Stand-To: Advancing Veteran Health and Wellbeing, Education, and Employment

For the first time, a national convening, led by the George W. Bush Institute Military Service Initiative, brought together public and private sector leaders to address the full range of issues affecting transitioning veterans.

Recommendations for the Administration and Congress

Establish an office in the White House for veterans and military families that can also be used as a central convening location for each task force.

The VA and DOD healthcare system can be modernized through enhanced public private partnerships, realigned authorities, and regulations, improved policies and expanded outreach efforts.

They can also work to connect veterans to community organizations and resources to provide services that make veterans whole i.e. education and employment.

Ensure long-term viability of the GI Bill, and improve pre-transition activities and veteran readiness by expanding apprenticeships, fellowships, internships and identify opportunities to customize the TAP program.

“Stand-To,” conducted in conjunction with 70 partner organizations, brought together more than 300 individuals from major corporations, non-profits, higher-education institutions, philanthropic entities, think tanks, federal agencies, congressional leaders, and community organizations to synchronize efforts and improve veteran transition outcomes with a focus on health and wellbeing, education, and employment.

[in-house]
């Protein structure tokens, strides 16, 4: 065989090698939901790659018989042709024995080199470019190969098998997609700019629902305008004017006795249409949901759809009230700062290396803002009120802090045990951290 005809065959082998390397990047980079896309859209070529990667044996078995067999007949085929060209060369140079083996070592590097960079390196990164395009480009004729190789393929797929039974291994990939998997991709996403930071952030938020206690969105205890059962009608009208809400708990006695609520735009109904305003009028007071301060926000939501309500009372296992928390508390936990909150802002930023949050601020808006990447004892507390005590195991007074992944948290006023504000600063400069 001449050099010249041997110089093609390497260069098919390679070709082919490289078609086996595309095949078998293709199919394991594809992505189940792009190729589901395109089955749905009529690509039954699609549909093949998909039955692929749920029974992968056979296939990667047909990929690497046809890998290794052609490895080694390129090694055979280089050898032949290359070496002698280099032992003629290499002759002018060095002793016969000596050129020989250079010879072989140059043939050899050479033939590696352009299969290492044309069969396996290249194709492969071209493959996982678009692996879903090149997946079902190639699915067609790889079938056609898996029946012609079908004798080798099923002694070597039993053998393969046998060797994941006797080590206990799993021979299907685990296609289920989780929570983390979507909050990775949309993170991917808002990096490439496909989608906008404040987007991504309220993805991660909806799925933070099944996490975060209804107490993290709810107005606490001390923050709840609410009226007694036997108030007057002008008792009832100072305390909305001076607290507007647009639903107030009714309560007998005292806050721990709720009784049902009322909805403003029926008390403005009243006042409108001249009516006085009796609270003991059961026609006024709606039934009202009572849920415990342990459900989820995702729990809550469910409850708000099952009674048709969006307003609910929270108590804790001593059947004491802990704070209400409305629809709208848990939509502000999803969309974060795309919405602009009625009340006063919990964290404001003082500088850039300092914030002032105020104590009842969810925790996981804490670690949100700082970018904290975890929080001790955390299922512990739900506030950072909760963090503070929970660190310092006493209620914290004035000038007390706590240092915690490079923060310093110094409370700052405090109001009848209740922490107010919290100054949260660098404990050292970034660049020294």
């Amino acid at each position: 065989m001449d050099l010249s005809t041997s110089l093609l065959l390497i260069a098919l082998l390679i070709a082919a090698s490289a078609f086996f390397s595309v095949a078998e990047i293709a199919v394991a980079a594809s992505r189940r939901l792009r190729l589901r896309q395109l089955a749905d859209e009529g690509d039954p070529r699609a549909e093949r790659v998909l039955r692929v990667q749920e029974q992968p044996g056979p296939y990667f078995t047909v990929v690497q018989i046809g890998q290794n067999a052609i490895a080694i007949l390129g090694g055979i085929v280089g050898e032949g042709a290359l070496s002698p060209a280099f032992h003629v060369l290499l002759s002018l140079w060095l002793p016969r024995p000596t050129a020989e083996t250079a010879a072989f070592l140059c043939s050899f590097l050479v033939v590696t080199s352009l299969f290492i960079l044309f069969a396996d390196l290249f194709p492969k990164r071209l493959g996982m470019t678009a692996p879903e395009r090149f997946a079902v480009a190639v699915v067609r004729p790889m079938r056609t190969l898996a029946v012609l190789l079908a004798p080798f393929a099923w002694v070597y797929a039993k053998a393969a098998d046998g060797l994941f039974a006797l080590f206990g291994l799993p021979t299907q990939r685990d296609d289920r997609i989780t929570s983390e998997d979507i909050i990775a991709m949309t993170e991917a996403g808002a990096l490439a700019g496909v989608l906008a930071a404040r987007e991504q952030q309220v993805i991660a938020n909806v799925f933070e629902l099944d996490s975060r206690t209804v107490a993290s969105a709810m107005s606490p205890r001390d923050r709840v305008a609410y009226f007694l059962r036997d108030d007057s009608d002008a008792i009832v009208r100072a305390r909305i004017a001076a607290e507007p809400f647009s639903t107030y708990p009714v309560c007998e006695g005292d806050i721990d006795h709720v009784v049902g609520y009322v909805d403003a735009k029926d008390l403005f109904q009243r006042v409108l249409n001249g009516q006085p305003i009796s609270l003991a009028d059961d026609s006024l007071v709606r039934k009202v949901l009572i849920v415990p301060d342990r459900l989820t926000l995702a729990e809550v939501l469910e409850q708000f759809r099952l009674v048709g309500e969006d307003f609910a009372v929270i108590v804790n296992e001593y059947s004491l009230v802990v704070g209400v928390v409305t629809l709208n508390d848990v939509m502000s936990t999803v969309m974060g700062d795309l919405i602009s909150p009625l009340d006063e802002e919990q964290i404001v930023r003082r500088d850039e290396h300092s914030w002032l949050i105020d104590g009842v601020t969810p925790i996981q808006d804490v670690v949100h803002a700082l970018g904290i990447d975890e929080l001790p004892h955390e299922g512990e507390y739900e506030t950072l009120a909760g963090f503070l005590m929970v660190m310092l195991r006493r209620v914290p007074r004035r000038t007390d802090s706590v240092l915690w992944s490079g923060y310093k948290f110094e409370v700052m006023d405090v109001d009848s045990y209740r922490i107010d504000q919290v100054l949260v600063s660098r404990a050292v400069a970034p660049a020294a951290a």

These are folks who got a Ph. D. in life without having to go to college. They have seen a lot, they have learned teamwork, discipline and skills. They have been under pressure and the question is, can we help them if they need help? 
President George W. Bush

During Stand-To, the participants committed to a common framework that identifies three areas of a successful veteran transition: Achieving optimal health and wellbeing, access to meaningful education and training, and finding meaningful employment opportunities.

In order to meet the needs of transitioning veterans, the participants made the following pledges:

  • Integrate health and wellbeing, education, and employment work and establish measurable objectives for each of those areas.
  • Establish a system to improve data collection, sharing, and analysis within each area of need, and across veteran transitions.
  • Enhance public and private partnerships